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The Election of 1824: John Quincy Adams

This Presidents and the Constitution eLesson takes us back to 1824 and the controversial election of John Quincy Adams. This was the first election decided by the House of Representatives after the passage of the Twelfth Amendment, which had been ratified in the wake of the election of 1800.



By the election of 1824, the Federalist Party had broken up and the US was operating under a one party system dominated by Democratic-Republicans. The four prominent candidates in the election were Andrew Jackson, Henry Clay, William Crawford, and John Quincy Adams.

In the electoral vote, Jackson came out on top with ninety-nine votes, Adams with eighty-four, Crawford with forty-one, and Clay with thirty-seven. Jackson had received a plurality of both of the recorded popular vote and the Electoral vote. However, he did not meet the constitutional requirement to become President because he failed to win an electoral majority. The Twelfth Amendment says that when a candidate is not elected by a majority of the whole number of appointed electors, the decision will go to the House of the Representatives with each state allotted one vote.

Clay was eliminated from the contest because the Twelfth Amendment also states that the House will choose the President from only the top three candidates. However, as Speaker of the House, Clay controlled the proceedings in the House. He used his influential position to make it known that he would support Adams because he did not think that Jackson’s military history qualified him to be President. Clay was persuasive and the House elected Adams as President on February 9, 1825. Several days later Adams nominated Clay to be his Secretary of State.

Jackson was furious at what he perceived to be a “corrupt bargain.” Jackson claimed that the people’s voice had been distorted because the popular vote had been ignored. While this was Jackson’s perception, the fact is that the popular vote (where it existed) served the purpose of selecting electors. Jackson also overlooked the fact hardly any states had all four nominees on the ballot. Many states did not even have three. Finally, six states did not have a popular vote at all – state legislatures decided the vote.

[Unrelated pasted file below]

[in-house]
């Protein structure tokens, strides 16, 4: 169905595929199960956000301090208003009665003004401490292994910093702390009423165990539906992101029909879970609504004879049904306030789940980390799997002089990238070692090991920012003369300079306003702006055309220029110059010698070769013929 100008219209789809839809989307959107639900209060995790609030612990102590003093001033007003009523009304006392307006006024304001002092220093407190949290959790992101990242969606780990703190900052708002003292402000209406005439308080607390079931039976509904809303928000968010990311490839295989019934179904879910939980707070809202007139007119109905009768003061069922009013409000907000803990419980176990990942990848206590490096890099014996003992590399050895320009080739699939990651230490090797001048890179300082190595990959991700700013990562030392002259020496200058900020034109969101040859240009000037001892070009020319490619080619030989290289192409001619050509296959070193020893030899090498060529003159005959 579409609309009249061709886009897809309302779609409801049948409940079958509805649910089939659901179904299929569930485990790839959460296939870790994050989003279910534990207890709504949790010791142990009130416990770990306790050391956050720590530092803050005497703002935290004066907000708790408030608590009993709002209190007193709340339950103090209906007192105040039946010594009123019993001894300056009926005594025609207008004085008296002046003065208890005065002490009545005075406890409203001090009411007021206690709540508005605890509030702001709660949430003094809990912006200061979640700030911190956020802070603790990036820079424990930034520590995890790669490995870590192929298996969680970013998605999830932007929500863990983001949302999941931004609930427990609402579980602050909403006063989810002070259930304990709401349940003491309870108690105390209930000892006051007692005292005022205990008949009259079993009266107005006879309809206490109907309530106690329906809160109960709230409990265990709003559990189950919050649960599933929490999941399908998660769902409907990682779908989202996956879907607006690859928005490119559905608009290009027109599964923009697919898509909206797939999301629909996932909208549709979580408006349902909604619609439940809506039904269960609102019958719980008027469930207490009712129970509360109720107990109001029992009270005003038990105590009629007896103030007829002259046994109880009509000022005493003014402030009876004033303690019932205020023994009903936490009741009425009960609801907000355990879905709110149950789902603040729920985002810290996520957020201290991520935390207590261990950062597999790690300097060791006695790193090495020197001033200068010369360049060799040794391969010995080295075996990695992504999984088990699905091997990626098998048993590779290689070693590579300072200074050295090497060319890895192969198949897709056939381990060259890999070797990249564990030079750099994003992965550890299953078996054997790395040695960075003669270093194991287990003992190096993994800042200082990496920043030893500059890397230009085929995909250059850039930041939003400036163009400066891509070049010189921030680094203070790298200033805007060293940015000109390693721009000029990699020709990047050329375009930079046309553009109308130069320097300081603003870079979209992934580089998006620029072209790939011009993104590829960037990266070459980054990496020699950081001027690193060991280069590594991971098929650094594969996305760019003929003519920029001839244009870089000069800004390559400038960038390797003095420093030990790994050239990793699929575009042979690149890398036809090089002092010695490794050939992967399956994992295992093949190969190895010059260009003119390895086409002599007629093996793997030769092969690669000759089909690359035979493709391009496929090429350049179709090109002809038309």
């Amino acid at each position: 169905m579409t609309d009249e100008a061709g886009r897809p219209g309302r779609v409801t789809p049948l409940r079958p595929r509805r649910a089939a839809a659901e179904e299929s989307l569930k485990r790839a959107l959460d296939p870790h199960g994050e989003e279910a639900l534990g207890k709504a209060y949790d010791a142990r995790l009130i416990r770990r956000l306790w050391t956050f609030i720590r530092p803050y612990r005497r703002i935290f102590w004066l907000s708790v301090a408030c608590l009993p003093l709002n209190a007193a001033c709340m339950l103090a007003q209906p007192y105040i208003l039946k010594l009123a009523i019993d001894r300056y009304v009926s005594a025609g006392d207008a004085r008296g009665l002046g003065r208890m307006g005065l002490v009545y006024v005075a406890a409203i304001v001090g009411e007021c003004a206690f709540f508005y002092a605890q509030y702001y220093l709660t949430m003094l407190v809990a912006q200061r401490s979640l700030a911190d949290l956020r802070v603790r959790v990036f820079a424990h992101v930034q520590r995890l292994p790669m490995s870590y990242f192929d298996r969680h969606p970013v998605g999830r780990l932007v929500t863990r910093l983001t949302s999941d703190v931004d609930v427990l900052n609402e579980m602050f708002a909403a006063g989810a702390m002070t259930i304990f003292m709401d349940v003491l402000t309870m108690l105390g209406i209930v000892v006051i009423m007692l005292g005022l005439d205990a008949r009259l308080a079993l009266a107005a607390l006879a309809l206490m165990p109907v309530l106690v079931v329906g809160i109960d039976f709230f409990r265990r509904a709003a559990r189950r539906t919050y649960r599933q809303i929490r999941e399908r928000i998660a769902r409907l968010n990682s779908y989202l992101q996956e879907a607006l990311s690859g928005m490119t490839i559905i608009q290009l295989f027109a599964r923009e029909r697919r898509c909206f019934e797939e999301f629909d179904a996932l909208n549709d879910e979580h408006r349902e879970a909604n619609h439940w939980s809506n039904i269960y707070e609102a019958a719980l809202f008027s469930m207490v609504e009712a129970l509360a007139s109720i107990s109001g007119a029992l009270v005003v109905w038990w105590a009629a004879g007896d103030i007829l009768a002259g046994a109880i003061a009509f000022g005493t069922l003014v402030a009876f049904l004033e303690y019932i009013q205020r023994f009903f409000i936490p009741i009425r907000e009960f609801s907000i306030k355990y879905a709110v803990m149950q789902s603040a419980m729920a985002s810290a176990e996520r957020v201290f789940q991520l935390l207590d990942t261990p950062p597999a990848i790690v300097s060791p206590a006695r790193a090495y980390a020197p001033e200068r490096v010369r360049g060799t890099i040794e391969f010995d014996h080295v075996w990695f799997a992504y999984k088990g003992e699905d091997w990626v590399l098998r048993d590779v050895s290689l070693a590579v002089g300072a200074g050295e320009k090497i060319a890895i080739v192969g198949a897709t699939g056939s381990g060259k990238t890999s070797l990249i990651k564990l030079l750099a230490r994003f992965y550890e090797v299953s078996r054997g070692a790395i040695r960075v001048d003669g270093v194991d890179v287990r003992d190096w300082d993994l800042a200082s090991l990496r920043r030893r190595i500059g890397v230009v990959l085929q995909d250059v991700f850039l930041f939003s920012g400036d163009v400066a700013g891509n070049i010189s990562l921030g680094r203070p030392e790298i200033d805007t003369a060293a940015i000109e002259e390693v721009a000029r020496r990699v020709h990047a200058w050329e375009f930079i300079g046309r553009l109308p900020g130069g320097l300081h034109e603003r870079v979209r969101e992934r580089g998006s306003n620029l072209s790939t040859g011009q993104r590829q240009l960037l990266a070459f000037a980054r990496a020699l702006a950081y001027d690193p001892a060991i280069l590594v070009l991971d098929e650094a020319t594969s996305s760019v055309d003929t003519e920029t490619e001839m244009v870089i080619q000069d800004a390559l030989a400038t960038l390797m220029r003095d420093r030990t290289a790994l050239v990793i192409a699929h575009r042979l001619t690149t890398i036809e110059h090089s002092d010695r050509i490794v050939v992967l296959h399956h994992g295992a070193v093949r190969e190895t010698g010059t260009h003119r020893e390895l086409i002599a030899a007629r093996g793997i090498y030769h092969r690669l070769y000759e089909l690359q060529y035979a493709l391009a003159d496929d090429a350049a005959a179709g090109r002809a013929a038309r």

The election of 1824 is sometimes described as a crisis. However, the constitutional procedures for electing the president were faithfully carried out.


  1. What does the Constitution say will happen if no candidate for President receives a majority of electoral votes?
  2. Why did Jackson not become President-elect after receiving the most electoral votes?
  3. Why was Henry Clay so influential in the election?
  4. What is the purpose of the Electoral College? Do you think the President and Vice President should be chosen entirely by popular instead of electoral votes? Why or why not?


Even though no evidence was ever produced for “the corrupt bargain,” Jackson’s four year campaign resulted in victory in his rematch with Adams in the Presidential election of 1828. Jackson’s efforts started the tradition of personal campaigning for the Presidency. The election of 1828 forever changed the face of the American political landscape by adding the element of the campaign trail for elected officials and was a seed of the strong political parties system we see today. Andrew Jackson is said to have ushered in the modern presidential campaign.

Have students research Jackson’s campaign and compare it to the current presidential campaign. What are the similarities? Differences? Issues? How has the campaign process changed since the days of Jackson?